The Government had €400 million on the table and despite all the best brains of the Department of Public Expenditure and Reform, the Department of Finance and the Department of Housing, Planning, Community and Local Government, and despite all the spin about the Government commitment to housing, the Government could not spend it, although there are people on our streets and children in emergency accommodation. What is this money being spent on? The Minister referred to all the money the Government is getting back from Ervia. What precisely is it being spent on and can people see where the disposal of State assets is going?
The broad answer to that question is that, over the last number of years, €1.5 billion has been received by the State that is the proceeds of State assets and the disposal of State assets. It has been used at different points. For example, in June 2013, €150 million was made available for investment in schools and roads projects. An amount of those disposal gains has been ring-fenced for the national children's hospital. A further €200 million was allocated in May 2014 for investment in a range of capital projects across the country.
In regard to what has happened to the €400 million that has accrued from the sale of Bord Gáis Energy, that funding is available to Government but we have to use it in a way that is consistent with EUROSTAT rules, which we are working to do. More broadly, what we have been able to do is allocate over €5 billion to public housing in a conventional manner from the Exchequer to respond to the exact need the Deputy has identified.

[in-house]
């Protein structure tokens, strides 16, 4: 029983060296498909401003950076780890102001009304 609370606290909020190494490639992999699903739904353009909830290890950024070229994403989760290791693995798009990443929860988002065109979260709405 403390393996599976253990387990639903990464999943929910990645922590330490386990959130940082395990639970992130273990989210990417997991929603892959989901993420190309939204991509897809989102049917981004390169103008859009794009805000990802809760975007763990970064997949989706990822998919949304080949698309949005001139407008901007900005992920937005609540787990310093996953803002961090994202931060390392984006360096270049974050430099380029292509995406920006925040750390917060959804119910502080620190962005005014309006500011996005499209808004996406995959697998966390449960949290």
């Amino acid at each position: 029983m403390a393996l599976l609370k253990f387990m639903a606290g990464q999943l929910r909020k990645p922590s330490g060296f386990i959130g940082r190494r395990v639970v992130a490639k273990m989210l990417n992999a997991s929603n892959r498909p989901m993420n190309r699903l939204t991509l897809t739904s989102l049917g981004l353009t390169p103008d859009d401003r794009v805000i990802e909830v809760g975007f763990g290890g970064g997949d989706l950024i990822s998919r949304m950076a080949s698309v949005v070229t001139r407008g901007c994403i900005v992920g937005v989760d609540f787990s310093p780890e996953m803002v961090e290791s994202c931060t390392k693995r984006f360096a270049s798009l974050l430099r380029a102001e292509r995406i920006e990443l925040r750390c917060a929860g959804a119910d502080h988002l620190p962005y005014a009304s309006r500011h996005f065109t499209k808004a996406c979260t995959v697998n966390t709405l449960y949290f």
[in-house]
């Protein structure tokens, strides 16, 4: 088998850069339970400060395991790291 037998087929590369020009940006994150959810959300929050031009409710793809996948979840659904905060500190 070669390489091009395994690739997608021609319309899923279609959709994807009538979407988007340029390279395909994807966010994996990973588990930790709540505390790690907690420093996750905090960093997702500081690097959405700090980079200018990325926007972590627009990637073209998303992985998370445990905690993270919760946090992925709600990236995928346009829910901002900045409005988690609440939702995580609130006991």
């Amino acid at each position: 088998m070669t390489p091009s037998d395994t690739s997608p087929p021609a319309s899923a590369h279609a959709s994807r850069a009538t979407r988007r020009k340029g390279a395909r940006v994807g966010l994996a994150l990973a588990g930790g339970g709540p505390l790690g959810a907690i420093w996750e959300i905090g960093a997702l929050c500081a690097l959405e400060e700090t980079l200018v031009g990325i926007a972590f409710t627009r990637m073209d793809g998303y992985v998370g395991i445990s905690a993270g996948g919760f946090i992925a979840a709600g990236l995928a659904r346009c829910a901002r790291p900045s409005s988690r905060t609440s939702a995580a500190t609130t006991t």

I have just left a budgetary oversight committee meeting with the Minister, Deputy Noonan, who was describing the French housing model that is being used to get over the EUROSTAT rules, yet we have thrown back €400 million. What is actually being spent on housing of the money from Bord Gáis Energy is €10 million per annum. To spend €10 million is very different to spending €400 million and it exposes the spin of this Government in regard to housing. The money was there - the cash was on the table - yet the Government could not work out how to spend it. At the same time, Ministers can go around quoting examples from other EU countries which are spending money on housing in a way that is consistent with the EUROSTAT rules.
What is going to happen in regard to AIB? If AIB is sold, what will happen following the disposal of that asset and where will that money go? What is the Department of Public Expenditure and Reform doing to ensure this Bord Gáis Energy money actually gets spent on housing?
I will deal first with the Deputy's description of spin in regard to the investment in public housing. There is no spin about the fact €5 billion has been made available for public housing investment.
The €5 billion is being invested and I have proof of this. I look at the progress being made in Dominick Street where a public housing project, long heralded and much needed, is now going ahead. I look at O'Devaney Gardens, a project that, when it collapsed over ten years ago, was emblematic of the beginning of the collapse of our economy. Later this year we will see the sod turned for the first phase of that project.
With regard to Deputy Calleary's concluding point on the prospects for AIB, as he will be aware, and I have answered questions on this in the House before and am happy to do so again, under the EU rules what that gain will be is a redefinition of an asset on the balance sheet, so it will go from being a share that the Exchequer holds to being a value that we receive via a payment which we are required to use to reduce the value of our debt.